In what was one of the more criticized hires of last season, Matheny dealt with the substantial loss of Pujols and took his Cardinals to a place few thought possible: the seventh game of the NLCS.

Guys like Allen Craig, Carlos Beltran and Yadier Molina had some of their best seasons on record under Matheny.

Even the Yankees hired Joe Girardi just five years removed from baseball in 2008. While “Binder Joe” has taken some deep criticism over the state of his team during his tenure, you cannot overlook his four playoff appearances and one World Series title.

So what’s the secret behind this hiring strategy? Why does upper management take the risk on guys with no professional coaching experience?

The game of baseball has changed significantly over the past two decades, and players and managers have no choice but to adapt.

In 2000, the league’s average ERA was 4.77, with no teams having an average ERA below four. The league’s batting average was .270.

Today, more than half of the teams in the league own ERAs under four, and teams are scoring less runs as a whole.

Guys like Girardi, Matheny and Ventura played in the heart of the 2000s, experiencing and adapting to the change in pitching talent.

Catchers are specifically familiar with the shift in pitching talent and have observed the league in its bloated offensive days as well.

That’s what the Miami Marlins were thinking when they went out and signed 13-year veteran catcher Mike Redmond as their new manager.

Redmond, just two years removed from baseball, is the next managerial experiment in MLB that has a chance to really pay dividends for the long term.

These young managers have evolved along with the game and are familiar with modern day pitchers’ tendencies.

For example, having pitchers go the distance and pitch complete games is a trend that’s beginning to fade away in MLB. Older coaches like Jim Leyland, Dusty Baker and Terry Collins are more prone to having their guys pitch seven or eight innings, while guys like Bob Melvin and Bruce Bochy are traditionally more conservative.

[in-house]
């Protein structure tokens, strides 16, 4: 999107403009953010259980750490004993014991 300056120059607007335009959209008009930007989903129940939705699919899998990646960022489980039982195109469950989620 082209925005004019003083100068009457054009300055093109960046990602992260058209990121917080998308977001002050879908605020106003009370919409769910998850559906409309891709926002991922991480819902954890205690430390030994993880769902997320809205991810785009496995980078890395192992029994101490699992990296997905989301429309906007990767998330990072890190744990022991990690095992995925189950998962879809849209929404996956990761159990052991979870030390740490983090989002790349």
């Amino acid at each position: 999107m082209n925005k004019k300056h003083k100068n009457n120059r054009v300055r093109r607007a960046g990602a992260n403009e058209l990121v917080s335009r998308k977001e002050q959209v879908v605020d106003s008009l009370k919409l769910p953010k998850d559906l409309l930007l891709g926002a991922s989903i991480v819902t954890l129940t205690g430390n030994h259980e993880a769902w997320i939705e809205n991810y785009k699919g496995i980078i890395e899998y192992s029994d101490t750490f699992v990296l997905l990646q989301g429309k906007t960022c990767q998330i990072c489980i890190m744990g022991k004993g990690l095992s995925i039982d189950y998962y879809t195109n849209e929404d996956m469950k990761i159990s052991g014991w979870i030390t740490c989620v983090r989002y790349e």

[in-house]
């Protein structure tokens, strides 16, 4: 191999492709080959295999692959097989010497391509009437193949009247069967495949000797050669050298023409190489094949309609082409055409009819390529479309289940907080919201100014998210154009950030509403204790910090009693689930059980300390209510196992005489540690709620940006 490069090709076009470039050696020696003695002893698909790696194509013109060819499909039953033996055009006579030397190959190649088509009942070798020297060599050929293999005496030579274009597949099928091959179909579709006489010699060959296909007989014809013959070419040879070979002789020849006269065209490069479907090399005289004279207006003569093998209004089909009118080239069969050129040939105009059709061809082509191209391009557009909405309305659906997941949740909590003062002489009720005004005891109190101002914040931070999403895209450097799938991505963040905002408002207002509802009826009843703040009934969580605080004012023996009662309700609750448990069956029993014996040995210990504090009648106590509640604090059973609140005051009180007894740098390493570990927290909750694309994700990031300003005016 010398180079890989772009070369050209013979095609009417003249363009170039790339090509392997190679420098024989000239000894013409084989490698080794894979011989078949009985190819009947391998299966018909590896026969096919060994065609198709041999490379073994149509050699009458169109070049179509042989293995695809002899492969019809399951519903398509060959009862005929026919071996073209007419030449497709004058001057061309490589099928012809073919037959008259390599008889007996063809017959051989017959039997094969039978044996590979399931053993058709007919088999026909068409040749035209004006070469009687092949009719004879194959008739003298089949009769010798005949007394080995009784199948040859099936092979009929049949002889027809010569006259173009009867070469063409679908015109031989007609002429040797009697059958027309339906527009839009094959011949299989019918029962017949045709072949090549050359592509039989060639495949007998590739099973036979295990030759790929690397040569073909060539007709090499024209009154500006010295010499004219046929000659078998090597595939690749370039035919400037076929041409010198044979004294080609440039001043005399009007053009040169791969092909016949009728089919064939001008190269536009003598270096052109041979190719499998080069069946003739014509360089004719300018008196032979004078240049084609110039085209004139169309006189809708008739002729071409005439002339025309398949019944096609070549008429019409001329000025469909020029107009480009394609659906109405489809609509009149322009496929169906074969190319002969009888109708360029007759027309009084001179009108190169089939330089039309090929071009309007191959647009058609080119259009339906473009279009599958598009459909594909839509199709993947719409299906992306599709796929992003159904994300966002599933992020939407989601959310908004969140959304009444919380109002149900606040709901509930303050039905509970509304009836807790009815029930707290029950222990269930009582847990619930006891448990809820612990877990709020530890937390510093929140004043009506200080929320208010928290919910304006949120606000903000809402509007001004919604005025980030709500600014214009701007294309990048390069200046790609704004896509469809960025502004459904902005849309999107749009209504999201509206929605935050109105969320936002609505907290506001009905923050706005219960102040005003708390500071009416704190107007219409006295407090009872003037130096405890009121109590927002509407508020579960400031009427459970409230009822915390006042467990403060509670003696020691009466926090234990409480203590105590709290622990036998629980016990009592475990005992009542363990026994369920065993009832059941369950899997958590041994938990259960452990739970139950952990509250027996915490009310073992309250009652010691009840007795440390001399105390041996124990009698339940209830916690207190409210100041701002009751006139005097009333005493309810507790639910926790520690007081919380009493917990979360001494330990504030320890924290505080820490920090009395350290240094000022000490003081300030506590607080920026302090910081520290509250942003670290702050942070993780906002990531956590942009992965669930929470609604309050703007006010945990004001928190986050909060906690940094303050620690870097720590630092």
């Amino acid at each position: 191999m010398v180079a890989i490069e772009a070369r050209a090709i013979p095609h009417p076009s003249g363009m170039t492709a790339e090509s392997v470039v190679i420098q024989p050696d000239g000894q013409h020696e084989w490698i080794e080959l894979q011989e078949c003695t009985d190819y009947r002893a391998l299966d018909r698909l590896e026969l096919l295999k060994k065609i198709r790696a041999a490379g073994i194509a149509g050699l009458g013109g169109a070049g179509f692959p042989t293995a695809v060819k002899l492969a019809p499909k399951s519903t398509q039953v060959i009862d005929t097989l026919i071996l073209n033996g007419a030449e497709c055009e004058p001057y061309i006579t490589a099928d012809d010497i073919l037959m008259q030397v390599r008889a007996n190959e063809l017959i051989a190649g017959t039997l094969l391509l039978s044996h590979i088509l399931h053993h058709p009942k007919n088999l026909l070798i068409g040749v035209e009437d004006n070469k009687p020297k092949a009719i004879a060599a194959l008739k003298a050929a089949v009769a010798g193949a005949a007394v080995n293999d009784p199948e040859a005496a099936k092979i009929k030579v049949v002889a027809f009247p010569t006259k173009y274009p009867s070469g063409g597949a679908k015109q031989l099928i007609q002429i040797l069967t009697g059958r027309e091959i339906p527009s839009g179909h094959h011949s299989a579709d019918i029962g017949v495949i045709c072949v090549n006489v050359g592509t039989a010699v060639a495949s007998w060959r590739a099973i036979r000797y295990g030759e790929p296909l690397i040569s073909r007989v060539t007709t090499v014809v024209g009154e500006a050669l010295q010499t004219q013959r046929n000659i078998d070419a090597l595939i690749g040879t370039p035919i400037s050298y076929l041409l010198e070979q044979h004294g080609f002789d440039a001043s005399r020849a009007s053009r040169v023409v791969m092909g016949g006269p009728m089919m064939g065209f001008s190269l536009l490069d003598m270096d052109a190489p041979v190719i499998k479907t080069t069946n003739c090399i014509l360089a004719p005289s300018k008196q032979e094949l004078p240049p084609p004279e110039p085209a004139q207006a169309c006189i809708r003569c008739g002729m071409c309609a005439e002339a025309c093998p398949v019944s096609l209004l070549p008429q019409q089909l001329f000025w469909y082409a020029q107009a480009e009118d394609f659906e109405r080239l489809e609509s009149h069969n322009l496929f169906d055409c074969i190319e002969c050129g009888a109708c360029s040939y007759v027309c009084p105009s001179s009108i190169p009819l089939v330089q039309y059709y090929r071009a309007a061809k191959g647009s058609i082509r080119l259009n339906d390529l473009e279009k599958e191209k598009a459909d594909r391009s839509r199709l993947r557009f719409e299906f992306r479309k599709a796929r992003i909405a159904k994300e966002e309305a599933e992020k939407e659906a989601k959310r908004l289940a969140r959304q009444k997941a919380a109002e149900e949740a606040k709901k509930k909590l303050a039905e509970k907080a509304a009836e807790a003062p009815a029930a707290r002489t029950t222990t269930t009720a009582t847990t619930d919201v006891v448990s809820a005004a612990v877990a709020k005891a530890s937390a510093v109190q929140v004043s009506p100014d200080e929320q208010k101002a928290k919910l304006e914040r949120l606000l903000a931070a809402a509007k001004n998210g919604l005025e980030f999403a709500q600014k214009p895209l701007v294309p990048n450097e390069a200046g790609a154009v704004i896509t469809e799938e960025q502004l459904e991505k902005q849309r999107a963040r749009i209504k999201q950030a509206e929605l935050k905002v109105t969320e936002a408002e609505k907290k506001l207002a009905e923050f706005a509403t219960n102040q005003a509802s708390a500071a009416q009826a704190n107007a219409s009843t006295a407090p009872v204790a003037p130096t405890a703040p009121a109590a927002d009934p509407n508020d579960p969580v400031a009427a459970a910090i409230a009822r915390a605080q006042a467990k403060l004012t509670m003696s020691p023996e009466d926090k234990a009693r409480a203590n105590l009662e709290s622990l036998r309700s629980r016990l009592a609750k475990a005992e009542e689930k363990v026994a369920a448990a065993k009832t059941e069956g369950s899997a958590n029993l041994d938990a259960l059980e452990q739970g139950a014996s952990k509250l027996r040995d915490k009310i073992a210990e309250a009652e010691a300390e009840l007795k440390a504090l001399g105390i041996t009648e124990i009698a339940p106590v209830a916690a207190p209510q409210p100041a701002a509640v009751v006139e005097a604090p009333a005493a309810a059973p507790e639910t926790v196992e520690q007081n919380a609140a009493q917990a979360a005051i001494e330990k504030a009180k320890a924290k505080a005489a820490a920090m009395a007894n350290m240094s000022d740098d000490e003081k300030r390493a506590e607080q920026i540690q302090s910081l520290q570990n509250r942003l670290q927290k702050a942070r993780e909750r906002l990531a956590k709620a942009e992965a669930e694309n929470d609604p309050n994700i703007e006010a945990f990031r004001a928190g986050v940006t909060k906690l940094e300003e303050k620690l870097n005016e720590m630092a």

Signing a manager with no MLB coaching experience is a risk, no doubt, but it can have a unique effect on a team.

Focusing on St. Louis, Matheny had a similar path through the majors with some of the veterans on last year’s team such as Beltran and Berkman. Matheny also played in a somewhat similar league to everyone on the team. Like the Marlins’ Redmond, Matheny played in the conservative pitching era’s infancy in the mid-2000s, winning four Gold Gloves along the way.

Hiring younger managers allows players to relate to their skipper and will usually strengthen a team’s chemistry.

In regards to the Ventura hiring last year, White Sox GM Ken Williams said, “I wanted someone who met very specific criteria centered around his leadership abilities. Robin Ventura was that man. His baseball knowledge and expertise, his professionalism, his familiarity with the White Sox and Chicago and his outstanding character make him absolutely the right person to lead our clubhouse and this organization into the seasons ahead,” reported Doug Padilla of ESPN Chicago.

Williams was looking for Ventura to transfer his leadership and success on the field to the manager position, and he did just that.

MLB GMs are targeting players who not only display apparent knowledge for the game, but also were leaders on and off the field when they played.

The Marlins signing Tino Martinez as their hitting coach and the Rockies signing Dante Bichette as their hitting coach and Walt Weiss as their manager are more examples of MLB organizations taking this approach to hiring.

Don’t be surprised if former Astros catcher Brad Ausmus becomes the next recent MLB player to take over the reins of an organization, as this trend will most certainly continue in the years to come.

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New York Yankees: 3 Yankees Who Must Be Replaced After Disappointing Postseason

After an embarrassing end to the 2012 postseason, the New York Yankees will be looking to upgrade their roster and make another run at a twenty-eighth World Series title.

Age was a huge factor in the Yankees laying an egg in this year’s ALCS. This team will have to get younger to stay competitive in a league full of rising young stars.

The quieting of the Yankee bats come playoff time is beginning to feel like a perennial postseason phenomenon in New York.

This Yankee clubhouse is in need of a change in atmosphere and philosophy, something that can be fixed by replacing the players with reoccurring postseason slumps.

Here are three Yankees who need to be replaced after disappointing postseason performances.

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15 Active MLB Legends

“Calendars are for careful people, not passionate ones.” – Chuck Sigars

A few players in MLB have transcended time and continued to produce into the twilight of their careers.

Fueled by passion, not artificial enhancers, players like Derek Jeter and Chipper Jones have kept their eye on the prize, being offensive assets and leaders to their respective franchises.

Love for the game of baseball and dedication to the profession motivate these players to press on, while others fade away into history.

Here are 15 active MLB players who share that love for the game and have proven that age is simply just a number.